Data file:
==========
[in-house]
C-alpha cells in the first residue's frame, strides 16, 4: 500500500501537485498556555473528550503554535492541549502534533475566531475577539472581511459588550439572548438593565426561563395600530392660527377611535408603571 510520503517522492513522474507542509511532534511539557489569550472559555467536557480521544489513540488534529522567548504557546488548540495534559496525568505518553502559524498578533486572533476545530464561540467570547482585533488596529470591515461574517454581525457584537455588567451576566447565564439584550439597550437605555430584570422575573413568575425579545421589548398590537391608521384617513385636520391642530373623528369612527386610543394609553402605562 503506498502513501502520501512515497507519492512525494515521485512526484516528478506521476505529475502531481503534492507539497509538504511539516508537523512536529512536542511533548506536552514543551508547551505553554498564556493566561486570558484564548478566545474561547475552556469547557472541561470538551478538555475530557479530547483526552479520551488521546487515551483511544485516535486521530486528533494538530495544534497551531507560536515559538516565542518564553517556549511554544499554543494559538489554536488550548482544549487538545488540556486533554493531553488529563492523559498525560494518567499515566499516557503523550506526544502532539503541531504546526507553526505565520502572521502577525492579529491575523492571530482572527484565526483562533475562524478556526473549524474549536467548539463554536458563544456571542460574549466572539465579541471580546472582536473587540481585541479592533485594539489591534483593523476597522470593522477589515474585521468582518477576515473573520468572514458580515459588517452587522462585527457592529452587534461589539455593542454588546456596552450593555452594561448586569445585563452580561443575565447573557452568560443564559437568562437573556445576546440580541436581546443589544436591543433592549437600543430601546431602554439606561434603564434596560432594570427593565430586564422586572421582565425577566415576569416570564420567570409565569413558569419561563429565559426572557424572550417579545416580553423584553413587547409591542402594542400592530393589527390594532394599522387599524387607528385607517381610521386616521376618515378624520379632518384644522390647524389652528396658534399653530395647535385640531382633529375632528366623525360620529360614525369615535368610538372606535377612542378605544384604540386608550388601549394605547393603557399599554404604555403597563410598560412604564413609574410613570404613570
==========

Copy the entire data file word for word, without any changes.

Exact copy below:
[in-house]
C-alpha cells in the first residue's frame, strides 16, 4: 500500500501537485498556555473528550503554535492541549502534533475566531475577539472581511459588550439572548438593565426561563395600530392660527377611535408603571 510520503517522492513522474507542509511532534511539557489569550472559555467536557480521544489513540488534529522567548504557546488548540495534559496525568505518553502559524498578533486572533476545530464561540467570547482585533488596529470591515461574517454581525457584537455588567451576566447565564439584550439597550437605555430584570422575573413568575425579545421589548398590537391608521384617513385636520391642530373623528369612527386610543394609553402605562 503506498502513501502520501512515497507519492512525494515521485512526484516528478506521476505529475502531481503534492507539497509538504511539516508537523512536529512536542511533548506536552514543551508547551505553554498564556493566561486570558484564548478566545474561547475552556469547557472541561470538551478538555475530557479530547483526552479520551488521546487515551483511544485516535486521530486528533494538530495544534497551531507560536515559538516565542518564553517556549511554544499554543494559538489554536488550548482544549487538545488540556486533554493531553488529563492523559498525560494518567499515566499516557503523550506526544502532539503541531504546526507553526505565520502572521502577525492579529491575523492571530482572527484565526483562533475562524478556526473549524474549536467548539463554536458563544456571542460574549466572539465579541471580546472582536473587540481585541479592533485594539489591534483593523476597522470593522477589515474585521468582518477576515473573520468572514458580515459588517452587522462585527457592529452587534461589539455593542454588546456596552450593555452594561448586569445585563452580561443575565447573557452568560443564559437568562437573556445576546440580541436581546443589544436591543433592549437600543430601546431602554439606561434603564434596560432594570427593565430586564422586572421582565425577566415576569416570564420567570409565569413558569419561563429565559426572557424572550417579545416580553423584553413587547409591542402594542400592530393589527390594532394599522387599524387607528385607517381610521386616521376618515378624520379632518384644522390647524389652528396658534399653530395647535385640531382633529375632528366623525360620529360614525369615535368610538372606535377612542378605544384604540386608550388601549394605547393603557399599554404604555403597563410598560412604564413609574410613570404613570